Domestic canines’ wild relatives are predatory and scavenging omnivores that live in complex family groups. Domesticated dogs retain some of the behaviors that worked well for their wild counterparts, including territorial marking and mounting behavior. Urinating in the house may seem distasteful and mounting behavior embarrassing, but for dogs these behaviors are like leaving a message or shaking hands. Female dogs are equally as likely to mark or to mount as males under certain circumstances.
Social ranking in a group of dogs tends to be consistent as long as the group is consistent. However, as group members are added or subtracted or as group members pass through life stages, social rankings will fluctuate. New members of a group may produce increased activity and noise with their presence, such as mounting, posturing and other activities. New members’ position in the pack or their acceptance by the pack depends on their behavior when challenged by these behaviors. A change in reproductive status may also trigger a change in social ranking, so a recently spayed female may be attempting to re-establish her place in the group.
Mounting is sexual in nature only when a male is stimulated by the hormones of a female in heat. Otherwise, it is a ritualized behavior often used to establish rank: the animal on top is establishing his or her higher rank over the dog that is on the bottom. Spayed females are incapable of hormone production of that nature and are rarely aroused themselves by such hormone production in other females.
Dominance between dogs in a group describes the group interaction. The dominant dog in that situation is the one at the head of the group, which, in turn, should be subordinate to the owner. However, a dog who displays dominance aggression, often incorrectly referred to as a “dominant dog,” may differ from the lead dog in a group. If a dog demonstrates behavioral issues like resource guarding, aggression to people or to other dogs, and is generally disobedient to her owner, then she is not merely establishing her role in the group. Rather, she is an aggressive animal who requires careful training and constant supervision in a controlled environment. Spayed females may be prone to display dominance aggression. Ordinary dominance behavior to establish rank is actually intended to peacefully resolve disputes between group members.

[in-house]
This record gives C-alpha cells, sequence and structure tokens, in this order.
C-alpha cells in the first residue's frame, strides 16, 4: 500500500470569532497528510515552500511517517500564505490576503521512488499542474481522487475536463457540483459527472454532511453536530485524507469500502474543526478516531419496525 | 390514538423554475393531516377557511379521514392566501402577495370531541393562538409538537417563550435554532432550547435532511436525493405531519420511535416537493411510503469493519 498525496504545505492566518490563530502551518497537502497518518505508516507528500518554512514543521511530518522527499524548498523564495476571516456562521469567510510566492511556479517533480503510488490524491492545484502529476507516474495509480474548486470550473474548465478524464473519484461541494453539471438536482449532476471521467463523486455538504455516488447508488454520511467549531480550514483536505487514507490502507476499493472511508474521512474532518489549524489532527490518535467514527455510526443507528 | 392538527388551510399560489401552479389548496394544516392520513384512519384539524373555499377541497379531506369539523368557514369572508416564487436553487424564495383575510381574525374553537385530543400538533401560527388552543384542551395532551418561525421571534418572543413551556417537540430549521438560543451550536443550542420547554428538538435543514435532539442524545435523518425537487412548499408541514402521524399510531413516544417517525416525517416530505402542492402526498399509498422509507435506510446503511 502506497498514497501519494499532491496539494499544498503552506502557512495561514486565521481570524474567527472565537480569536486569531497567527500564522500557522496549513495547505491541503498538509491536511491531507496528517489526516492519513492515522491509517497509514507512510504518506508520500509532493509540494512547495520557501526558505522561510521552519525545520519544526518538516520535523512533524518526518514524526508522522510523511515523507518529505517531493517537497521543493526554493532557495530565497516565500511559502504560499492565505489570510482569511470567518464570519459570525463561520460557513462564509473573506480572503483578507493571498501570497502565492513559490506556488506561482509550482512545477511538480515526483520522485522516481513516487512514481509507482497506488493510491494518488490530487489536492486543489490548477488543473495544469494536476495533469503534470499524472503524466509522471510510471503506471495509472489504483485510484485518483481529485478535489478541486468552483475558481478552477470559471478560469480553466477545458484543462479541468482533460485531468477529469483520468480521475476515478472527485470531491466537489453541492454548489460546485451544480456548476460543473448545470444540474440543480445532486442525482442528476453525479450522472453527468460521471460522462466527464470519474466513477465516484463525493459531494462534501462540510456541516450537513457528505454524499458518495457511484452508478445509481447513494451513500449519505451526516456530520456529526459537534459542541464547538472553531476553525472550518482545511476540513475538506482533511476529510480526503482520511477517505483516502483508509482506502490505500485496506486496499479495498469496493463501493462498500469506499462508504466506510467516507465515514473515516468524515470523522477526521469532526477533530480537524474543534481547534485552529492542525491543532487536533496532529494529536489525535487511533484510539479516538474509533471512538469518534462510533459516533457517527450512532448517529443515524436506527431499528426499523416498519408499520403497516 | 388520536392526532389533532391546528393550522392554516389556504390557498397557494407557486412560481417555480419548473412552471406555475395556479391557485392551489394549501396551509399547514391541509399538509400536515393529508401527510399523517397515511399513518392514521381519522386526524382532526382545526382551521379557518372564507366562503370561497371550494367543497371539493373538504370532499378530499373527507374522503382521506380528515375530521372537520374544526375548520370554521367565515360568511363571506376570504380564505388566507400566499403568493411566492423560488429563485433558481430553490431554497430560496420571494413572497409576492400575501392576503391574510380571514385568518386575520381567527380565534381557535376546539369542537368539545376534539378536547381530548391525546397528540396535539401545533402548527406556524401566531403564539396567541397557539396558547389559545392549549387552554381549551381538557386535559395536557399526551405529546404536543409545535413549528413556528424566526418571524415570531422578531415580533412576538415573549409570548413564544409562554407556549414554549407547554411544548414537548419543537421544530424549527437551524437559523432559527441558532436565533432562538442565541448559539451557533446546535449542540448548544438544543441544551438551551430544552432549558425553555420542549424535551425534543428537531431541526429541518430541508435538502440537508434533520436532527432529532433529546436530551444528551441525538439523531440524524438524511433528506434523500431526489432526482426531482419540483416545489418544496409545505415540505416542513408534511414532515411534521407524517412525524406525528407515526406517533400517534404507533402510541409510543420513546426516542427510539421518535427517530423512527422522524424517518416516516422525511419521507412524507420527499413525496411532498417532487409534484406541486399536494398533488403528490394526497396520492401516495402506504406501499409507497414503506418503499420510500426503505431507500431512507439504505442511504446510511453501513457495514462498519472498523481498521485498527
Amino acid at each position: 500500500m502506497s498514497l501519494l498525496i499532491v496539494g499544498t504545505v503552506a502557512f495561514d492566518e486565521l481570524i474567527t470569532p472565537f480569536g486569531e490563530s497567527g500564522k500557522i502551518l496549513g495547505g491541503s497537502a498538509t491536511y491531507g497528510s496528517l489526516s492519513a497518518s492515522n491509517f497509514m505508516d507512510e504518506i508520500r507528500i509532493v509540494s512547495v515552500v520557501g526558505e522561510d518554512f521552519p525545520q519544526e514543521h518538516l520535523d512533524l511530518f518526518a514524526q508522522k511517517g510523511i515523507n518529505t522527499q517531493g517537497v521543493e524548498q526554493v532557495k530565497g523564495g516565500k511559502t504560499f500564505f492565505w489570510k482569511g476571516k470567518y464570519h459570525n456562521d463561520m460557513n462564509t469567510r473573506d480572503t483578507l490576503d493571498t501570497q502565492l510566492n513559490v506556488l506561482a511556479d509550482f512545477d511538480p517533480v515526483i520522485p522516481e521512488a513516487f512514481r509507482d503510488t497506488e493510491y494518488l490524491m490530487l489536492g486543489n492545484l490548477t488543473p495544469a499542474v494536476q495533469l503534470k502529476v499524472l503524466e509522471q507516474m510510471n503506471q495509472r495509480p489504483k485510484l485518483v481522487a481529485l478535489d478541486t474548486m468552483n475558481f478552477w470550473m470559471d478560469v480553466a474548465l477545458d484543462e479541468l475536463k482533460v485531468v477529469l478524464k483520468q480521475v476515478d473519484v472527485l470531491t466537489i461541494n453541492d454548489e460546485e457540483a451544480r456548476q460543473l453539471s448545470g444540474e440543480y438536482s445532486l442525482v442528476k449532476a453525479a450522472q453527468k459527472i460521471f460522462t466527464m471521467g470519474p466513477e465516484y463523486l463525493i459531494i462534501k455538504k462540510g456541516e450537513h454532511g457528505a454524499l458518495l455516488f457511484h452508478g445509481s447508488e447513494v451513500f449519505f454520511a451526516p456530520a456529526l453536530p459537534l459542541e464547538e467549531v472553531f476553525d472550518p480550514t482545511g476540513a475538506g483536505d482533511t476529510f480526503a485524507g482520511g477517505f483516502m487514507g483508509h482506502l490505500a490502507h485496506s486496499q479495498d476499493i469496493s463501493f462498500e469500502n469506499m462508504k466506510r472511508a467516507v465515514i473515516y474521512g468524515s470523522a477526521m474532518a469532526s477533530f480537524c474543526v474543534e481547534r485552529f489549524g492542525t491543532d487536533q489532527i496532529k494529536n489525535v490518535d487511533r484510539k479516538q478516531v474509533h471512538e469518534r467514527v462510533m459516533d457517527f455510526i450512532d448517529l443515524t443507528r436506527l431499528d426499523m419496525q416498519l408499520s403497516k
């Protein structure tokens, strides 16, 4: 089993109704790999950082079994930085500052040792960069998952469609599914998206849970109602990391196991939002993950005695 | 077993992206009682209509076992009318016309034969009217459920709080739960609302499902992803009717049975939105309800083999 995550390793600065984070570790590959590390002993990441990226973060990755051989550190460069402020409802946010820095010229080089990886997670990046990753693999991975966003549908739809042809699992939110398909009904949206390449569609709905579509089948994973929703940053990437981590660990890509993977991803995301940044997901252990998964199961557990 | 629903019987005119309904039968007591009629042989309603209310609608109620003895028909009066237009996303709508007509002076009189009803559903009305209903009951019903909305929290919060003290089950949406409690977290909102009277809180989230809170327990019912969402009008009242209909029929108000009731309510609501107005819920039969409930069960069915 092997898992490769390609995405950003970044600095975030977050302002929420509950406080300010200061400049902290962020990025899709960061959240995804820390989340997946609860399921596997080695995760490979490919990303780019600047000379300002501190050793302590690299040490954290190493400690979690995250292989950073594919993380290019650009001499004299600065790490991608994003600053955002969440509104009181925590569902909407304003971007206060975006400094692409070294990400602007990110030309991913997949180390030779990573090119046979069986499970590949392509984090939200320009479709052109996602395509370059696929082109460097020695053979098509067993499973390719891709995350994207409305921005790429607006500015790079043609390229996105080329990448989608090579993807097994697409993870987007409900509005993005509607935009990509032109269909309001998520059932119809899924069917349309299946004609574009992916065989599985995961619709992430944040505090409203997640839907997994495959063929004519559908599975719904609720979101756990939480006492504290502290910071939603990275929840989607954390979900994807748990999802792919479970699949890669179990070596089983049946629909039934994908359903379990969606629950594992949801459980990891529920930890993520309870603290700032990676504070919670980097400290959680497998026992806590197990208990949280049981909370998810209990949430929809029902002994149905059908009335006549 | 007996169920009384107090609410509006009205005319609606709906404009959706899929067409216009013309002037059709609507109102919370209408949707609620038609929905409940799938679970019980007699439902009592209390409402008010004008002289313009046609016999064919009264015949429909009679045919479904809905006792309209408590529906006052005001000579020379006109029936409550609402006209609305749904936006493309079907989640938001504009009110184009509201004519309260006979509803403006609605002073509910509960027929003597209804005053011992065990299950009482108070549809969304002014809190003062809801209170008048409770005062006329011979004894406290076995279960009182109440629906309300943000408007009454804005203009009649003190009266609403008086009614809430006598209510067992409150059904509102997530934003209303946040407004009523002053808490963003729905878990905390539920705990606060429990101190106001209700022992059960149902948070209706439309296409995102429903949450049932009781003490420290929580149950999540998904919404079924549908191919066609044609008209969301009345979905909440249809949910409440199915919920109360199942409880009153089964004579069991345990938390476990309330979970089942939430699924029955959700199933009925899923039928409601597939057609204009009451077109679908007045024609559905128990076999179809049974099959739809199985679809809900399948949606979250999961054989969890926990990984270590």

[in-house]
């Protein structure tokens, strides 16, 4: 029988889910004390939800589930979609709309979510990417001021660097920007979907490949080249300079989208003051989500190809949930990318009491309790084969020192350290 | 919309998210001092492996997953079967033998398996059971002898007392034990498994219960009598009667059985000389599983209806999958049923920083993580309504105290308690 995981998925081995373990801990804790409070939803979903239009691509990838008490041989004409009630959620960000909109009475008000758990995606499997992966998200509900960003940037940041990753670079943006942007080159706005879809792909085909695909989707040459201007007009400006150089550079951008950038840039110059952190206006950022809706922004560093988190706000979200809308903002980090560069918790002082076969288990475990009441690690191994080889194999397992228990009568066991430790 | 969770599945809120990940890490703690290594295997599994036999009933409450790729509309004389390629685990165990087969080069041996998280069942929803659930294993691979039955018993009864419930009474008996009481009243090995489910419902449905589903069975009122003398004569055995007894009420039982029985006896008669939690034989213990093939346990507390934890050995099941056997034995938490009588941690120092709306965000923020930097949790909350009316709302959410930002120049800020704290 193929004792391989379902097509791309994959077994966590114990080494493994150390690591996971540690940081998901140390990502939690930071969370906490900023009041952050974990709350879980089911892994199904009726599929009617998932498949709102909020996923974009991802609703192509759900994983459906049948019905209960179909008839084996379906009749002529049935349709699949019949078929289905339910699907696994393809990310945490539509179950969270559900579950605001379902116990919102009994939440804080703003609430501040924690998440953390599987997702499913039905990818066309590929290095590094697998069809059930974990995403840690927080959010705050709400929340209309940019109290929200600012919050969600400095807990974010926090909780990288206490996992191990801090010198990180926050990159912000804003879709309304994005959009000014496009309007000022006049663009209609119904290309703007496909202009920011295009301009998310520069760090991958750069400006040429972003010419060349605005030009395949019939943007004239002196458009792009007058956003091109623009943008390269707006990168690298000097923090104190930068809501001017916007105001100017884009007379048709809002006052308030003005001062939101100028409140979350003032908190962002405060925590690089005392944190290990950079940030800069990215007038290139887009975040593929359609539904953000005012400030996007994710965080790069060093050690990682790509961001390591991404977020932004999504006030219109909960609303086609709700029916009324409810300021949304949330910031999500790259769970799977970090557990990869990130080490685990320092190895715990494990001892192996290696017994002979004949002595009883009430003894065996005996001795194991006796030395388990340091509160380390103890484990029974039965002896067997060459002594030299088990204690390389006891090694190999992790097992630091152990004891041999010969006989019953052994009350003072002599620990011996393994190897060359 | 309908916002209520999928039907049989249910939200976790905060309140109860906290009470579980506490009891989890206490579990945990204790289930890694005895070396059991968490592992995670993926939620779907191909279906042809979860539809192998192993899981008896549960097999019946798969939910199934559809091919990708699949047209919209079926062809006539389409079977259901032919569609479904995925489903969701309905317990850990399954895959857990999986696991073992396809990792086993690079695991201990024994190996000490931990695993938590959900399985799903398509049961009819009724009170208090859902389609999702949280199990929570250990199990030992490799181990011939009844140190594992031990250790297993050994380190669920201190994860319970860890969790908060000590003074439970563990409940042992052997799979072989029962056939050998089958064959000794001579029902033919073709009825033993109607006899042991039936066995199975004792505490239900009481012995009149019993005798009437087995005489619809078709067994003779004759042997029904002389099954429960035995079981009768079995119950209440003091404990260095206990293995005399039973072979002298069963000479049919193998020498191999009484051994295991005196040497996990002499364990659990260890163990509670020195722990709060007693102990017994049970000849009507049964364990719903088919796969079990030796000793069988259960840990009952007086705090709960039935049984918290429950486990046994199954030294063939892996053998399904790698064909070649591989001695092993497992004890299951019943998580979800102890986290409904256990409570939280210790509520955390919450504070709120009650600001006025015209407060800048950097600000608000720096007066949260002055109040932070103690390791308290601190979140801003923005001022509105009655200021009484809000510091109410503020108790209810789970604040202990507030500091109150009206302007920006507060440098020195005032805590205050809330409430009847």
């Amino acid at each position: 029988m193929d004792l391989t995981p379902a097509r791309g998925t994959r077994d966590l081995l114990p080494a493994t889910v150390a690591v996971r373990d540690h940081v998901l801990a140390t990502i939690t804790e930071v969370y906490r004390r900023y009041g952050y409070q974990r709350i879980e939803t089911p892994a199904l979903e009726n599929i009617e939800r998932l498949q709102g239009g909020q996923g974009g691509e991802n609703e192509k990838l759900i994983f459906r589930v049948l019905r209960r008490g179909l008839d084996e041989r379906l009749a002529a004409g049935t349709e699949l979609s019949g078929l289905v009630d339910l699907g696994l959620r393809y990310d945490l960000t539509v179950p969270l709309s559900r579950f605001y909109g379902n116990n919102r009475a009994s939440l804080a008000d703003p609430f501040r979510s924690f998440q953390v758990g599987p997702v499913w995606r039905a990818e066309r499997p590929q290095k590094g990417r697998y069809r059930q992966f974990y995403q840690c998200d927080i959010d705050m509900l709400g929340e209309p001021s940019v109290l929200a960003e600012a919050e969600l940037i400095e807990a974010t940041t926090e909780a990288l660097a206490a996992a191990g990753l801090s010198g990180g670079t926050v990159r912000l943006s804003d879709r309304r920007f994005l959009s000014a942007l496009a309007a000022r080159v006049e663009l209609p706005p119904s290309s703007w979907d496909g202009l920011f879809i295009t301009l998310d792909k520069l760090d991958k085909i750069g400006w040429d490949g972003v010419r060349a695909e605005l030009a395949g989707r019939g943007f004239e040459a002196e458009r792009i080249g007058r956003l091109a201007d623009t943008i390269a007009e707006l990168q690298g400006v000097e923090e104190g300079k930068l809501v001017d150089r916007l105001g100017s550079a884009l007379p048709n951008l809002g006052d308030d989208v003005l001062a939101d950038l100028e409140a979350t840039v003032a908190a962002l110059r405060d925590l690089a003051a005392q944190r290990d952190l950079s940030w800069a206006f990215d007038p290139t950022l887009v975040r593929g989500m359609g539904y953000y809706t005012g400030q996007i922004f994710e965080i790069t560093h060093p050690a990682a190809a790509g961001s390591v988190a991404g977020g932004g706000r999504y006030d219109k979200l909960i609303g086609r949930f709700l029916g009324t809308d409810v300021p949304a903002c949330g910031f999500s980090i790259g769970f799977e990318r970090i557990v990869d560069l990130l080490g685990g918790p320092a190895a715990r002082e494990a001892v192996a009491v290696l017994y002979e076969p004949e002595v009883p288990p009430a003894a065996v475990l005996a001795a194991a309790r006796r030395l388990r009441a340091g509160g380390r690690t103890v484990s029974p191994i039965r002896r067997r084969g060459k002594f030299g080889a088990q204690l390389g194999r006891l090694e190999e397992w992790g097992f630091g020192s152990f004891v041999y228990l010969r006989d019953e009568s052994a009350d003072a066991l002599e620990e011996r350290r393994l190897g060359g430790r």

Because mounting to establish social rank is not a sexual behavior, dogs will mount humans, other dogs and even inanimate objects. A short “tab” leash attached to your dog’s collar can be a useful tool when attempting to discourage inappropriate mounting behavior. Removing your dog from on top of another dog and placing her in a time-out can reinforce that you deem the behavior to be inappropriate, as can blocking the mounting behavior with your body if you see it beginning to take place.
- PetEducation.com: Normal Behavior and Instinct in Dogs
- PetEducation.com: Dog Parks: Fun and Games
- Televets: Dominance Aggression in Dog
- The Whole dog Journal: Dog Mounting and Dog Dominance Behavior
- Association of Pet Dog Trainers: Dominance and Dog Training
- Association of Animal Behavior Professionals: The Effects of Spaying and Neutering on Canine Behavior
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